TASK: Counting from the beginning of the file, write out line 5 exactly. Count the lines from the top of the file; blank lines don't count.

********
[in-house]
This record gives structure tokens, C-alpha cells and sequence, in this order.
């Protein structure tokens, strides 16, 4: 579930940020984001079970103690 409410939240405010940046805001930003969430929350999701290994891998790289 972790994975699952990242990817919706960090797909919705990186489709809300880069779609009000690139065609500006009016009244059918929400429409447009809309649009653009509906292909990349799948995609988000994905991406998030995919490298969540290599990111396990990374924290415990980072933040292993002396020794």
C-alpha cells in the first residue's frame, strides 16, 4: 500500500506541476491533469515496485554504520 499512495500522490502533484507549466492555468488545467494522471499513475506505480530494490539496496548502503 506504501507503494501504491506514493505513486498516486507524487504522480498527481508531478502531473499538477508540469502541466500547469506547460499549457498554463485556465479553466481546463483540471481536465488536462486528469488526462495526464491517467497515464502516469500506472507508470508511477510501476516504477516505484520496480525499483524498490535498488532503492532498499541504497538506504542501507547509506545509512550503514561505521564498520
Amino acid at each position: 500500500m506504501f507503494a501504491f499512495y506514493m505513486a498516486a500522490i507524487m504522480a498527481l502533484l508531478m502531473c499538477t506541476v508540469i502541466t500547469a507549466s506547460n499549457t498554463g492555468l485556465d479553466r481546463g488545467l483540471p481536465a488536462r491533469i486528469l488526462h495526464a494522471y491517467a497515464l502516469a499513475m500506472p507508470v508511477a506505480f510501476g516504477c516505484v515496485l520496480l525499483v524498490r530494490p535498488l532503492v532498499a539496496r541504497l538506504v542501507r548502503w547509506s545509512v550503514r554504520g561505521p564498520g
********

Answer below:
Amino acid at each position: 500500500m506504501f507503494a501504491f499512495y506514493m505513486a498516486a500522490i507524487m504522480a498527481l502533484l508531478m502531473c499538477t506541476v508540469i502541466t500547469a507549466s506547460n499549457t498554463g492555468l485556465d479553466r481546463g488545467l483540471p481536465a488536462r491533469i486528469l488526462h495526464a494522471y491517467a497515464l502516469a499513475m500506472p507508470v508511477a506505480f510501476g516504477c516505484v515496485l520496480l525499483v524498490r530494490p535498488l532503492v532498499a539496496r541504497l538506504v542501507r548502503w547509506s545509512v550503514r554504520g561505521p564498520g